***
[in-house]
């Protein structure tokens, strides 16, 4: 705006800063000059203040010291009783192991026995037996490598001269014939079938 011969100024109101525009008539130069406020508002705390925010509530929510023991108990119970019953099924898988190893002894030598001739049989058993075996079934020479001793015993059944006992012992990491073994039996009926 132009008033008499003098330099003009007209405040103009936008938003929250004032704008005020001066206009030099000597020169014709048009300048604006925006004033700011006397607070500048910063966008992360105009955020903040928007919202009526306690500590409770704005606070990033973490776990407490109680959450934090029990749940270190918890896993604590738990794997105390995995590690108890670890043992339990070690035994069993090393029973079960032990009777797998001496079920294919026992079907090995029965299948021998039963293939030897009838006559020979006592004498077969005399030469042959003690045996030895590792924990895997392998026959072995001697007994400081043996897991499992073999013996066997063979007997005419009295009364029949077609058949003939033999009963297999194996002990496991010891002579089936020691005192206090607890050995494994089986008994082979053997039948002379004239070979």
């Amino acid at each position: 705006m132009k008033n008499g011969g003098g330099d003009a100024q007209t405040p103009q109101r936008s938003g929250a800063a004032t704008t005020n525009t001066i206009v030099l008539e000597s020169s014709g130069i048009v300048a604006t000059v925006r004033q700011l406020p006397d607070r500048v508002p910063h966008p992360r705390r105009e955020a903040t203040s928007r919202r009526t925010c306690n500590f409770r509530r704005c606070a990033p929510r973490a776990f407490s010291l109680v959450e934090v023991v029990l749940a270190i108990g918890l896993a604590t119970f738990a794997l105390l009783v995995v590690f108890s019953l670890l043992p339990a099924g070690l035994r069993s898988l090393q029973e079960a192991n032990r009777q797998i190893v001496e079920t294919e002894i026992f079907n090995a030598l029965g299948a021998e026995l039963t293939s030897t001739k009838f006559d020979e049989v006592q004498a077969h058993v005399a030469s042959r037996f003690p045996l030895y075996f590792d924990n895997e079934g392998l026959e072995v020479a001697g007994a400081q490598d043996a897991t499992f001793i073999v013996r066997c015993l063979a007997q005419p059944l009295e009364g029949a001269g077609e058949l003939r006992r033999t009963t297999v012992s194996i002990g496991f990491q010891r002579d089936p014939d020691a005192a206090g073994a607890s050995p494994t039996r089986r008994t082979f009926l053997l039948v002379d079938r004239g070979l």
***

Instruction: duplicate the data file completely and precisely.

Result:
[in-house]
């Protein structure tokens, strides 16, 4: 705006800063000059203040010291009783192991026995037996490598001269014939079938 011969100024109101525009008539130069406020508002705390925010509530929510023991108990119970019953099924898988190893002894030598001739049989058993075996079934020479001793015993059944006992012992990491073994039996009926 132009008033008499003098330099003009007209405040103009936008938003929250004032704008005020001066206009030099000597020169014709048009300048604006925006004033700011006397607070500048910063966008992360105009955020903040928007919202009526306690500590409770704005606070990033973490776990407490109680959450934090029990749940270190918890896993604590738990794997105390995995590690108890670890043992339990070690035994069993090393029973079960032990009777797998001496079920294919026992079907090995029965299948021998039963293939030897009838006559020979006592004498077969005399030469042959003690045996030895590792924990895997392998026959072995001697007994400081043996897991499992073999013996066997063979007997005419009295009364029949077609058949003939033999009963297999194996002990496991010891002579089936020691005192206090607890050995494994089986008994082979053997039948002379004239070979």
């Amino acid at each position: 705006m132009k008033n008499g011969g003098g330099d003009a100024q007209t405040p103009q109101r936008s938003g929250a800063a004032t704008t005020n525009t001066i206009v030099l008539e000597s020169s014709g130069i048009v300048a604006t000059v925006r004033q700011l406020p006397d607070r500048v508002p910063h966008p992360r705390r105009e955020a903040t203040s928007r919202r009526t925010c306690n500590f409770r509530r704005c606070a990033p929510r973490a776990f407490s010291l109680v959450e934090v023991v029990l749940a270190i108990g918890l896993a604590t119970f738990a794997l105390l009783v995995v590690f108890s019953l670890l043992p339990a099924g070690l035994r069993s898988l090393q029973e079960a192991n032990r009777q797998i190893v001496e079920t294919e002894i026992f079907n090995a030598l029965g299948a021998e026995l039963t293939s030897t001739k009838f006559d020979e049989v006592q004498a077969h058993v005399a030469s042959r037996f003690p045996l030895y075996f590792d924990n895997e079934g392998l026959e072995v020479a001697g007994a400081q490598d043996a897991t499992f001793i073999v013996r066997c015993l063979a007997q005419p059944l009295e009364g029949a001269g077609e058949l003939r006992r033999t009963t297999v012992s194996i002990g496991f990491q010891r002579d089936p014939d020691a005192a206090g073994a607890s050995p494994t039996r089986r008994t082979f009926l053997l039948v002379d079938r004239g070979l």